At the core of Russian history and culture lies Saint Petersburg, a city that holds immense significance. Established in the 18th Century, it is the second-largest city in Russia, surpassed only by Moscow.
For two centuries, it served as the principal hub of the Russian Empire. Saint Petersburg stands proudly among the world’s prominent cities, a treasure trove of attractions and captivating experiences.
This city is a mesmerizing blend of canals, resplendent imperial palaces, majestic rivers, museums, and enchanting white nights during the summer when the sun never sets. Recognizing its cultural and historical value, Saint Petersburg was designated as a UNESCO World Heritage Site in 1990. Its architecture exudes grandeur and excitement, captivating visitors with its regal charm.
When planning a visit to St. Petersburg, one cannot miss the quirky and captivating Hermitage Museum. Its vastness is awe-inspiring, offering an abundance of exhibits that cannot be fully explored in a single day.
As one of Europe’s most significant cities, St. Petersburg has the power to keep you engaged for weeks or even months on end. These are the must-see destinations in your St. Petersburg;
When visiting St. Petersburg for the first time, one cannot miss the grandeur of the Hermitage Museum, which is the city’s most renowned tourist attraction. Established by Empress Catherine the Great in the late 18th Century, the Hermitage Museum officially opened its doors in the mid-19th Century. Boasting a size second only to the Louvre in Paris, this majestic institution houses an astonishing collection of over 3 million artifacts.
Visitors can immerse themselves in centuries of European Fine art within the Hermitage’s walls. The museum proudly showcases Roman and Greek antiques, French neoclassical masterpieces, Flemish Baroque treasures, and a remarkable array of impressionist and post-impressionist art. Furthermore, it proudly hosts the world’s most extensive collection of paintings from various countries and periods, spanning centuries of artistic expression.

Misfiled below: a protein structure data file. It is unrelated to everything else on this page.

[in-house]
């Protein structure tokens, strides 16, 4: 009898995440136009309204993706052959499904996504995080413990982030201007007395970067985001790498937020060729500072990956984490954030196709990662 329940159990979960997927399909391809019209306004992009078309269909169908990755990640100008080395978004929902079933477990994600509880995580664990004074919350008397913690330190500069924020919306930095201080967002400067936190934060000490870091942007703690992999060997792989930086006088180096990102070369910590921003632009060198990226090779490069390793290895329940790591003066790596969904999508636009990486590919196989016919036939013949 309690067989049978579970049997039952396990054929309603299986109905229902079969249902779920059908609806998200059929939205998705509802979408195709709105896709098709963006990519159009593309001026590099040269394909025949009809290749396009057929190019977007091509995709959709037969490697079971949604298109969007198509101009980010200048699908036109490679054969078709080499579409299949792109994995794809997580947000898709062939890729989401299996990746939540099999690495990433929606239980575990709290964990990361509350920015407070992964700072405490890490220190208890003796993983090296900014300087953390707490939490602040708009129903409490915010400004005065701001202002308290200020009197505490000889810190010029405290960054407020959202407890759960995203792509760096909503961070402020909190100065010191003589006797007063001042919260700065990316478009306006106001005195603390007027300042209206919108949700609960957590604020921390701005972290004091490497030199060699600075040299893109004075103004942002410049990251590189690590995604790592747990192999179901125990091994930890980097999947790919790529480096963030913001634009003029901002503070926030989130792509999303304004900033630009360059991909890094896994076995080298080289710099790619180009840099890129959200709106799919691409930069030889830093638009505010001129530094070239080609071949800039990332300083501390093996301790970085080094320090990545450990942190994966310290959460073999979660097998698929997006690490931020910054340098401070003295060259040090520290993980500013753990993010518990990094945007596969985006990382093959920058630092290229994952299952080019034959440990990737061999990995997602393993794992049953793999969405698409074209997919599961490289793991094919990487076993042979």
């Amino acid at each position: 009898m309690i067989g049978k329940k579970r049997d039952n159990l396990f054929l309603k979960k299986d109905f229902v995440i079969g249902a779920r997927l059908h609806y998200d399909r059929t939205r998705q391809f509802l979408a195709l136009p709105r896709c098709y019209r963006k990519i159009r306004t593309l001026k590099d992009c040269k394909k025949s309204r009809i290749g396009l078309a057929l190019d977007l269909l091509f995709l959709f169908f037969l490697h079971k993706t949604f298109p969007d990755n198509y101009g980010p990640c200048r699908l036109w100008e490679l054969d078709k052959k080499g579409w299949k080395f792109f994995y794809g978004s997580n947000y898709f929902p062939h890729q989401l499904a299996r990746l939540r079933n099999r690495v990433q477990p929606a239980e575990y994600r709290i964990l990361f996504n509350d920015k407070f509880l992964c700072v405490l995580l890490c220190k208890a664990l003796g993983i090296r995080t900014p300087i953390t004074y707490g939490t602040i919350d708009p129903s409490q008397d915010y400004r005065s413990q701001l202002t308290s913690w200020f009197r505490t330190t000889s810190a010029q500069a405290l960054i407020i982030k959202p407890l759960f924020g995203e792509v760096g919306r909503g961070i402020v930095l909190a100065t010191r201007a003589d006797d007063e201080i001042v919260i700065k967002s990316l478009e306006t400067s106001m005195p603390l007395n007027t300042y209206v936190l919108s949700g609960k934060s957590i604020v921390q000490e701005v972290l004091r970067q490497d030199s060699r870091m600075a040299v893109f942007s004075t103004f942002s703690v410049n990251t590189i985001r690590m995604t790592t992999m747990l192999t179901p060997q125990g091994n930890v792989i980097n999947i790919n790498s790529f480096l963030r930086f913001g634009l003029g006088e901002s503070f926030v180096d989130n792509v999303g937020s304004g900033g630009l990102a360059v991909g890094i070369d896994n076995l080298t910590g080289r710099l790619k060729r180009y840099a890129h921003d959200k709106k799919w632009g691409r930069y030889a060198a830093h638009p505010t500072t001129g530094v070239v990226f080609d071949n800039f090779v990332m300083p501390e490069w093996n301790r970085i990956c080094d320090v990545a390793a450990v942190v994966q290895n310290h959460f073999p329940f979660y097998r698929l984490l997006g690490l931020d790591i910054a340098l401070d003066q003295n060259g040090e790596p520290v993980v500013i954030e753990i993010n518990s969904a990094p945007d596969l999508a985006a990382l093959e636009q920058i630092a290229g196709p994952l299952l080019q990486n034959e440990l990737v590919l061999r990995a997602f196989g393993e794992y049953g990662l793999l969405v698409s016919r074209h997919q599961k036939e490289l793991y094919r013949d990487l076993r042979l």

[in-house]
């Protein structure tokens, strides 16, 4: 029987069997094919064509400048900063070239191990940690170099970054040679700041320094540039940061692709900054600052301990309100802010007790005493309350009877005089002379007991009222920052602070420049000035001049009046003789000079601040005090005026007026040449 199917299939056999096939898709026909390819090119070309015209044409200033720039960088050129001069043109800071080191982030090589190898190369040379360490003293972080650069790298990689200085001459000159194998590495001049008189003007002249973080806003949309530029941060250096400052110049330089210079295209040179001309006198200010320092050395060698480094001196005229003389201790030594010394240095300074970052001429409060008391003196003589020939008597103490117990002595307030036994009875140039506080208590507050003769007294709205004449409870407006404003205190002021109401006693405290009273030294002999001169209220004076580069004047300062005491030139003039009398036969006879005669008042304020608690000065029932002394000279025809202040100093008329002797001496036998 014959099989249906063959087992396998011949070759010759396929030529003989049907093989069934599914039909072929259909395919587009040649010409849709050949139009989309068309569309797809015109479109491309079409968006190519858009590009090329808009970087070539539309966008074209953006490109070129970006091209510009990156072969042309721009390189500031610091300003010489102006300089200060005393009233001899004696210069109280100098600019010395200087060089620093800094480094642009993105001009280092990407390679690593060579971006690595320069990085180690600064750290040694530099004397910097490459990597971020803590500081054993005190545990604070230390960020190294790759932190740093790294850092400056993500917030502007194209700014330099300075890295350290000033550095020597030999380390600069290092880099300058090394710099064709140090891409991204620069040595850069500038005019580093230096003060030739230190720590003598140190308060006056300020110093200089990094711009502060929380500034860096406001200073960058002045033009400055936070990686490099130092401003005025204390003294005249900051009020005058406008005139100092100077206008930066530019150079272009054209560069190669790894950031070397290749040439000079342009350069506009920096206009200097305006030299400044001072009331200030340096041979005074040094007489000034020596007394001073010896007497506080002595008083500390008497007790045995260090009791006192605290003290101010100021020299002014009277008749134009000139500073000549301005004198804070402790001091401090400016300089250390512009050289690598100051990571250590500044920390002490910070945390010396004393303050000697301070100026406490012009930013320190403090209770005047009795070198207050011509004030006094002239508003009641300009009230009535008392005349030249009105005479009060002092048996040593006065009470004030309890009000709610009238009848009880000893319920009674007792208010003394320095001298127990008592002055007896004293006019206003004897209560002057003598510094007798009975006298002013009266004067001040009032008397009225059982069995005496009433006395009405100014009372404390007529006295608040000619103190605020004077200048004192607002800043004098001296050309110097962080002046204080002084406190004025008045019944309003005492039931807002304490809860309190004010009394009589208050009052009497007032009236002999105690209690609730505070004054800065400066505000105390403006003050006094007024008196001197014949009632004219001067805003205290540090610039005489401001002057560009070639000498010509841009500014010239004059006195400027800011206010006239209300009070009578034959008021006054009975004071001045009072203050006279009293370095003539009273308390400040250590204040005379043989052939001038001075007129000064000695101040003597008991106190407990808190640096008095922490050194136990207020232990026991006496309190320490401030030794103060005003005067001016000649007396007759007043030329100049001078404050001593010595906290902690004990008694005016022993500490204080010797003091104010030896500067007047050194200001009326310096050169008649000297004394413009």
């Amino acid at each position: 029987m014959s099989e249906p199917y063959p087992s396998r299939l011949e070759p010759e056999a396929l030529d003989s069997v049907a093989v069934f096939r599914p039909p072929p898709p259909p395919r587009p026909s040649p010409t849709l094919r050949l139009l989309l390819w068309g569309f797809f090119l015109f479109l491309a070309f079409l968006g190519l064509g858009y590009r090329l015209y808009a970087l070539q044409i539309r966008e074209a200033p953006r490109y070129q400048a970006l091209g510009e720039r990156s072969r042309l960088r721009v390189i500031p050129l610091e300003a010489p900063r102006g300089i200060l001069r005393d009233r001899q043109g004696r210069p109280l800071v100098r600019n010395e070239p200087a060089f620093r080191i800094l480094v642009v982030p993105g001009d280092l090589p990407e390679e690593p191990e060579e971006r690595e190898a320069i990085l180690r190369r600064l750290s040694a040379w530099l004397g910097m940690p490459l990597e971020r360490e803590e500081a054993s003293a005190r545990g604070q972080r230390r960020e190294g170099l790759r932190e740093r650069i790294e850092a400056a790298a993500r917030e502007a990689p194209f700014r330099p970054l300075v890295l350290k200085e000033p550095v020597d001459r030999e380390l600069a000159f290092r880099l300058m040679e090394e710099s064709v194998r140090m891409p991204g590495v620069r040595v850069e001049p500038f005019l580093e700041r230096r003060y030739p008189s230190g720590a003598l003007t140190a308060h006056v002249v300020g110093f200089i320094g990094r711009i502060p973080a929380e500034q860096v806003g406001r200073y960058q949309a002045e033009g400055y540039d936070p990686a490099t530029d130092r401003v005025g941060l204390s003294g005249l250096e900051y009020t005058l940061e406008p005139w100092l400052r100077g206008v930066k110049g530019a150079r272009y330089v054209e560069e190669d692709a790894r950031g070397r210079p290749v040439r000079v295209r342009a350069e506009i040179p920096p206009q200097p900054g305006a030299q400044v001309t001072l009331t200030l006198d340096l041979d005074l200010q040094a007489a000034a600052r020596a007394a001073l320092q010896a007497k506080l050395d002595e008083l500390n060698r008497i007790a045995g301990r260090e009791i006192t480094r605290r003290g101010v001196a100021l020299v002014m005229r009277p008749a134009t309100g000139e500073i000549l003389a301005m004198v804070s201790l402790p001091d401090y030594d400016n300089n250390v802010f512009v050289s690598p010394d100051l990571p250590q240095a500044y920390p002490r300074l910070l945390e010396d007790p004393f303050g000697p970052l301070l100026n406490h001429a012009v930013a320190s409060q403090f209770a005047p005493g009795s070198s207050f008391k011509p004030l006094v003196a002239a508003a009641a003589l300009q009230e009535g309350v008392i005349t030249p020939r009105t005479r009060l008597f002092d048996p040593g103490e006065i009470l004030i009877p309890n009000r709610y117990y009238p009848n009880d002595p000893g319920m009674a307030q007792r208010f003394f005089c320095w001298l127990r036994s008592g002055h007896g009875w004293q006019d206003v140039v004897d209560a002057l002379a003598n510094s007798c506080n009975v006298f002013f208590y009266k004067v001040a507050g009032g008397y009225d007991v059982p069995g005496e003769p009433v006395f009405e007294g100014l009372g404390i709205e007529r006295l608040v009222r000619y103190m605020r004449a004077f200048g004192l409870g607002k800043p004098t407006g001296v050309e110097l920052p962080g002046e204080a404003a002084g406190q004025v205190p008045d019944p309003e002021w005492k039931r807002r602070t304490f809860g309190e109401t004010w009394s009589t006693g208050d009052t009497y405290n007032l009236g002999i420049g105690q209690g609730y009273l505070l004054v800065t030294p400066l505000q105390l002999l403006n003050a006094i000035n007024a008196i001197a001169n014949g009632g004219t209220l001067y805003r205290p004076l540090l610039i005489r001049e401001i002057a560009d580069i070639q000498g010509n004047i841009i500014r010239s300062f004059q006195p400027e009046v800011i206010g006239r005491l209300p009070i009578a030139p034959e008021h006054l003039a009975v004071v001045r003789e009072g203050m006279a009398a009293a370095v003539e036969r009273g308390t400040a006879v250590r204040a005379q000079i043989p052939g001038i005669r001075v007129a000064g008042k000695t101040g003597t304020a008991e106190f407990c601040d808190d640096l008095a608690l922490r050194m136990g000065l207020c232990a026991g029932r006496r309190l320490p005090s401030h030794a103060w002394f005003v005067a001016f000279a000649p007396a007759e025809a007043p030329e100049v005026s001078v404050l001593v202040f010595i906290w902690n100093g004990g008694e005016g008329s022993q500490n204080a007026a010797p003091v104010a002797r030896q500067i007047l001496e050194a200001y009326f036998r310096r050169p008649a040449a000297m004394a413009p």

Peter and Paul fortress
Although lacking a military history, the Peter and Paul Fortress holds great significance in the annals of St. Petersburg. Legend has it that the city of Petersburg had humble beginnings within its walls. To truly grasp its historical importance, visiting the fortress is incomplete without exploring the grand St. Petersburg and Paul Cathedral and the various museums on the premises.
Notably, the fortress is the final resting place for most Romanov Emperors and Empresses. Fully immersing oneself in its offerings could easily consume an entire day. Nevertheless, if time is scarce, a visit to the cathedral and a stroll around the fortifications can be accomplished in just over an hour.
The Peterhof Palace is one of St. Peter’s unmatched marvels, serving as Peter the Great’s exquisite summer abode. The arduous quest for the perfect location consumed the emperor for more than ten years until the palace was finally realized. Within its grand walls, a captivating array of fountains awaits, their splendor truly coming to life during the enchanting summer.
Perched on a towering 16-meter bluff, which offers commanding views of Kotlin Island, known today as the Kronstadt naval base, Peter the Great handpicked this location in 1705 as a designated landing spot for ships embarking on his official voyages to Europe.
Back then, St. Petersburg had barely celebrated its second anniversary, with numerous buildings still in the early stages of construction, while the Great Northern War raged on against Sweden.
Following Peter’s triumphant defeat of King Charles of Sweden, he began constructing his summer retreat in the budding capital. In 1714, the foundation of his seasonal palace, known as “Monplaisir” or “My Pleasure,” was laid. Within 11 years, the earliest sections of the grand Peterhof palace took shape, standing as a testament to Peter’s vision and ambition.